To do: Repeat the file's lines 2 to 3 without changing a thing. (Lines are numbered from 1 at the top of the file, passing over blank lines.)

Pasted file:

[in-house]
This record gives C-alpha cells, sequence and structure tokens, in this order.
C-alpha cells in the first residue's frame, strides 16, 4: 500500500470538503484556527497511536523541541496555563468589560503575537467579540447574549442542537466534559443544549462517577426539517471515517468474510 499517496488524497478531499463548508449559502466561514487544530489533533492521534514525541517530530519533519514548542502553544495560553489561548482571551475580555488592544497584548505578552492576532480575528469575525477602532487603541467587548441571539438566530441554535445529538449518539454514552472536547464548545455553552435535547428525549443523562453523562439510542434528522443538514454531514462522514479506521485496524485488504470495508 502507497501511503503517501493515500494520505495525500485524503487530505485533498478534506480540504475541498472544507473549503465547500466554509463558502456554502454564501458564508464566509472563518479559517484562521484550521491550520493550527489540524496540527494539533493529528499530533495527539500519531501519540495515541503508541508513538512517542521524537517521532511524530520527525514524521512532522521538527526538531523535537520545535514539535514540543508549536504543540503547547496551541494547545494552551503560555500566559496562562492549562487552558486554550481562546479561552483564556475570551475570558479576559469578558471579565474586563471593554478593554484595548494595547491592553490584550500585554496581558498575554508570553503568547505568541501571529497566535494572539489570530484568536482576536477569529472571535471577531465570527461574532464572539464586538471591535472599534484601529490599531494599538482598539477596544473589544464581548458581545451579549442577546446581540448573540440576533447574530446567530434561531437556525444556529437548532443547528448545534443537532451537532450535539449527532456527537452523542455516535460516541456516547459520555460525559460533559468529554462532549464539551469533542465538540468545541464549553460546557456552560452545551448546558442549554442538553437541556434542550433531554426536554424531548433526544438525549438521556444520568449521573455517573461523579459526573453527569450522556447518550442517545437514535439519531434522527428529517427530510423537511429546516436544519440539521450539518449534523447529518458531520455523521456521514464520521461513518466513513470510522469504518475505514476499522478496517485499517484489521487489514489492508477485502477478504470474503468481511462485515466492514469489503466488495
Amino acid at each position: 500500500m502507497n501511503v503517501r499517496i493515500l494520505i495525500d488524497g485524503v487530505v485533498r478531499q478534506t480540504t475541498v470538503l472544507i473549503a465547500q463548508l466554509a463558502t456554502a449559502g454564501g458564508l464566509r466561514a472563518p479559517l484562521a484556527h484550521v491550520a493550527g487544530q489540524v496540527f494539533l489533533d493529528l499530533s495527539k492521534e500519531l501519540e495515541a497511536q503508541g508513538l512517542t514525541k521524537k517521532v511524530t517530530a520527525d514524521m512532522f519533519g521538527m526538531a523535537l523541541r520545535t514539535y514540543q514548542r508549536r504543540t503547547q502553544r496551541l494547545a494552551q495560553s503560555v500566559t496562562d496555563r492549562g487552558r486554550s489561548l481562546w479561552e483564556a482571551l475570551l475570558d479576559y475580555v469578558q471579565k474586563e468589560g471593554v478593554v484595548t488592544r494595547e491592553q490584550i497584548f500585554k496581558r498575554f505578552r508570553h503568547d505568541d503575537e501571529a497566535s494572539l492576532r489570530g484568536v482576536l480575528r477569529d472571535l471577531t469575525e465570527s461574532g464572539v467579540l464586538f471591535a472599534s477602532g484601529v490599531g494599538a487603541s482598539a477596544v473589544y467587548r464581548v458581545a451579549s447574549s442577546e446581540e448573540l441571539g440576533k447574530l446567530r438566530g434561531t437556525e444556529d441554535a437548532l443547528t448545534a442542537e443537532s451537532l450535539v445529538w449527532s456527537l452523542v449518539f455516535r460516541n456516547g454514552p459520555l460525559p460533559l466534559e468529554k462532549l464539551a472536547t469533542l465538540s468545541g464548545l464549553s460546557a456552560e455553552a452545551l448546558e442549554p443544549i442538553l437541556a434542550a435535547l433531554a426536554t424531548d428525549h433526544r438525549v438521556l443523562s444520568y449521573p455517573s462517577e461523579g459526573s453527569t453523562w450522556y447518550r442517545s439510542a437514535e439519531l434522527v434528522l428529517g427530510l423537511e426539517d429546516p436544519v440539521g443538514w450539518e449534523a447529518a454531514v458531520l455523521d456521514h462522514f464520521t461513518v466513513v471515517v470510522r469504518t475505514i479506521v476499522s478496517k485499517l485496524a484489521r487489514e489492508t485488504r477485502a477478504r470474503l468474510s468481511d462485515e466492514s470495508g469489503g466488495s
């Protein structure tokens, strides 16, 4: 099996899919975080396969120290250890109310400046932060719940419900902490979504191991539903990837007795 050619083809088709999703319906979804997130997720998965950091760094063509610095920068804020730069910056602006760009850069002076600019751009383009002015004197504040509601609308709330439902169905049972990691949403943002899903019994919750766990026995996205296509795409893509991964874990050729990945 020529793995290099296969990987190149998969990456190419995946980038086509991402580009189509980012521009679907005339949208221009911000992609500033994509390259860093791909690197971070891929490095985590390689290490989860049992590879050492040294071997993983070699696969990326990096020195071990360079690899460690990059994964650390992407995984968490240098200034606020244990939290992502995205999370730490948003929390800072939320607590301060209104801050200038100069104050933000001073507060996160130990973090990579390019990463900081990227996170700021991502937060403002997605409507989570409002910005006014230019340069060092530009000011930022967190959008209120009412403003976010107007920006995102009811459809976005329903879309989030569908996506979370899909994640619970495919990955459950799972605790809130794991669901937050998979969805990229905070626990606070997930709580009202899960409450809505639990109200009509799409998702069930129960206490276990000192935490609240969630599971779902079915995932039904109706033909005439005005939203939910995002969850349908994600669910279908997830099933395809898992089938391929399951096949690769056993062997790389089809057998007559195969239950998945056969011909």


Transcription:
This record gives C-alpha cells, sequence and structure tokens, in this order.
C-alpha cells in the first residue's frame, strides 16, 4: 500500500470538503484556527497511536523541541496555563468589560503575537467579540447574549442542537466534559443544549462517577426539517471515517468474510 499517496488524497478531499463548508449559502466561514487544530489533533492521534514525541517530530519533519514548542502553544495560553489561548482571551475580555488592544497584548505578552492576532480575528469575525477602532487603541467587548441571539438566530441554535445529538449518539454514552472536547464548545455553552435535547428525549443523562453523562439510542434528522443538514454531514462522514479506521485496524485488504470495508 502507497501511503503517501493515500494520505495525500485524503487530505485533498478534506480540504475541498472544507473549503465547500466554509463558502456554502454564501458564508464566509472563518479559517484562521484550521491550520493550527489540524496540527494539533493529528499530533495527539500519531501519540495515541503508541508513538512517542521524537517521532511524530520527525514524521512532522521538527526538531523535537520545535514539535514540543508549536504543540503547547496551541494547545494552551503560555500566559496562562492549562487552558486554550481562546479561552483564556475570551475570558479576559469578558471579565474586563471593554478593554484595548494595547491592553490584550500585554496581558498575554508570553503568547505568541501571529497566535494572539489570530484568536482576536477569529472571535471577531465570527461574532464572539464586538471591535472599534484601529490599531494599538482598539477596544473589544464581548458581545451579549442577546446581540448573540440576533447574530446567530434561531437556525444556529437548532443547528448545534443537532451537532450535539449527532456527537452523542455516535460516541456516547459520555460525559460533559468529554462532549464539551469533542465538540468545541464549553460546557456552560452545551448546558442549554442538553437541556434542550433531554426536554424531548433526544438525549438521556444520568449521573455517573461523579459526573453527569450522556447518550442517545437514535439519531434522527428529517427530510423537511429546516436544519440539521450539518449534523447529518458531520455523521456521514464520521461513518466513513470510522469504518475505514476499522478496517485499517484489521487489514489492508477485502477478504470474503468481511462485515466492514469489503466488495